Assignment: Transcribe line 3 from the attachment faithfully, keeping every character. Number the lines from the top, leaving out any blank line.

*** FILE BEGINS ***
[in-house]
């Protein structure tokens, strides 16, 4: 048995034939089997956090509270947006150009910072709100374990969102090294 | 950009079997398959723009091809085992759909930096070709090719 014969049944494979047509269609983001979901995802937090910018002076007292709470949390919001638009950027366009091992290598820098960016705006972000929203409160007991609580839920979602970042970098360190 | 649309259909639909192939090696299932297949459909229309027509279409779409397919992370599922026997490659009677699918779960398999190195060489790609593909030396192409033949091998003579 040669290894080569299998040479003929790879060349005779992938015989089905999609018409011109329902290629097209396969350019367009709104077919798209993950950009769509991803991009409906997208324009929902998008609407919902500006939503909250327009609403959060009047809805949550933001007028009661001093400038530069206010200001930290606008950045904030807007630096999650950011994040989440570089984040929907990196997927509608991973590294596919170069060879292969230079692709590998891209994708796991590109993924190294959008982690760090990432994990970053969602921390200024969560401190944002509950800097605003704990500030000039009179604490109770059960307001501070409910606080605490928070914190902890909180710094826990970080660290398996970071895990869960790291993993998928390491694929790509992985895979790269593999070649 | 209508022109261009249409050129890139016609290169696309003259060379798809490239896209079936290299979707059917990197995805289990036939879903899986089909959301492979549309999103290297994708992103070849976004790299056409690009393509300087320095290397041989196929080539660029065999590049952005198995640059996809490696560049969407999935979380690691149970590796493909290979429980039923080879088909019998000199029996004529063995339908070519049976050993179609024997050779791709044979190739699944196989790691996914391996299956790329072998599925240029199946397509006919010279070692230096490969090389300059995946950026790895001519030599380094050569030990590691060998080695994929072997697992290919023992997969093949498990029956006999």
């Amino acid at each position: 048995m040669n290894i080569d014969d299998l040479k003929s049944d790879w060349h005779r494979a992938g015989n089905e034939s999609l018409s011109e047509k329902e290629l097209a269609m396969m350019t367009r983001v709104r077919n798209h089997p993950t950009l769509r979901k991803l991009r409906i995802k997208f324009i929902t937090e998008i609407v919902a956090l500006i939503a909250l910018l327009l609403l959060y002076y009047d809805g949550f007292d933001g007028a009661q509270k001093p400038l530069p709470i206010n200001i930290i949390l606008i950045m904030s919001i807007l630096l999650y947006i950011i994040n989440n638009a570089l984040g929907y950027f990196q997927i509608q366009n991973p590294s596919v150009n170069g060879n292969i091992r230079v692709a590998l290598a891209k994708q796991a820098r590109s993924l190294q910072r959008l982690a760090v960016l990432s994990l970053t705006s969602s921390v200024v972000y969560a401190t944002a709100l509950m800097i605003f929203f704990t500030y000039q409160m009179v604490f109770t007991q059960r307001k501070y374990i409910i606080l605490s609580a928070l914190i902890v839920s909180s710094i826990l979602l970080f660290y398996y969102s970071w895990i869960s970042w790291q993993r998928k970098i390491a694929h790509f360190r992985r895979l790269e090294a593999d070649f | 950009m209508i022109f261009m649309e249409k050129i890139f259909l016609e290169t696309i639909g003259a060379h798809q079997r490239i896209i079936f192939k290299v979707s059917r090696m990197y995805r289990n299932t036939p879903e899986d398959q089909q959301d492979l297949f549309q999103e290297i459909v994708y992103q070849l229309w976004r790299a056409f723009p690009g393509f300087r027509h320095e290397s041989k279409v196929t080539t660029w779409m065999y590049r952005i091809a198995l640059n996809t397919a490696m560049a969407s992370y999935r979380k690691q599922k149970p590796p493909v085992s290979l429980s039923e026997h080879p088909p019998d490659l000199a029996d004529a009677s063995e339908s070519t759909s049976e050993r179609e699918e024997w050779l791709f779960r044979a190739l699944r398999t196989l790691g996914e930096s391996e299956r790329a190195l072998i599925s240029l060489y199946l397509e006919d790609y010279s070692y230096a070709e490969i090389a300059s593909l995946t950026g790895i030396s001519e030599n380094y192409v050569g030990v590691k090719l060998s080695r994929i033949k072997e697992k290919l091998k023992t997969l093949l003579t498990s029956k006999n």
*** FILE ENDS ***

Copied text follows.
């Amino acid at each position: 048995m040669n290894i080569d014969d299998l040479k003929s049944d790879w060349h005779r494979a992938g015989n089905e034939s999609l018409s011109e047509k329902e290629l097209a269609m396969m350019t367009r983001v709104r077919n798209h089997p993950t950009l769509r979901k991803l991009r409906i995802k997208f324009i929902t937090e998008i609407v919902a956090l500006i939503a909250l910018l327009l609403l959060y002076y009047d809805g949550f007292d933001g007028a009661q509270k001093p400038l530069p709470i206010n200001i930290i949390l606008i950045m904030s919001i807007l630096l999650y947006i950011i994040n989440n638009a570089l984040g929907y950027f990196q997927i509608q366009n991973p590294s596919v150009n170069g060879n292969i091992r230079v692709a590998l290598a891209k994708q796991a820098r590109s993924l190294q910072r959008l982690a760090v960016l990432s994990l970053t705006s969602s921390v200024v972000y969560a401190t944002a709100l509950m800097i605003f929203f704990t500030y000039q409160m009179v604490f109770t007991q059960r307001k501070y374990i409910i606080l605490s609580a928070l914190i902890v839920s909180s710094i826990l979602l970080f660290y398996y969102s970071w895990i869960s970042w790291q993993r998928k970098i390491a694929h790509f360190r992985r895979l790269e090294a593999d070649f | 950009m209508i022109f261009m649309e249409k050129i890139f259909l016609e290169t696309i639909g003259a060379h798809q079997r490239i896209i079936f192939k290299v979707s059917r090696m990197y995805r289990n299932t036939p879903e899986d398959q089909q959301d492979l297949f549309q999103e290297i459909v994708y992103q070849l229309w976004r790299a056409f723009p690009g393509f300087r027509h320095e290397s041989k279409v196929t080539t660029w779409m065999y590049r952005i091809a198995l640059n996809t397919a490696m560049a969407s992370y999935r979380k690691q599922k149970p590796p493909v085992s290979l429980s039923e026997h080879p088909p019998d490659l000199a029996d004529a009677s063995e339908s070519t759909s049976e050993r179609e699918e024997w050779l791709f779960r044979a190739l699944r398999t196989l790691g996914e930096s391996e299956r790329a190195l072998i599925s240029l060489y199946l397509e006919d790609y010279s070692y230096a070709e490969i090389a300059s593909l995946t950026g790895i030396s001519e030599n380094y192409v050569g030990v590691k090719l060998s080695r994929i033949k072997e697992k290919l091998k023992t997969l093949l003579t498990s029956k006999n």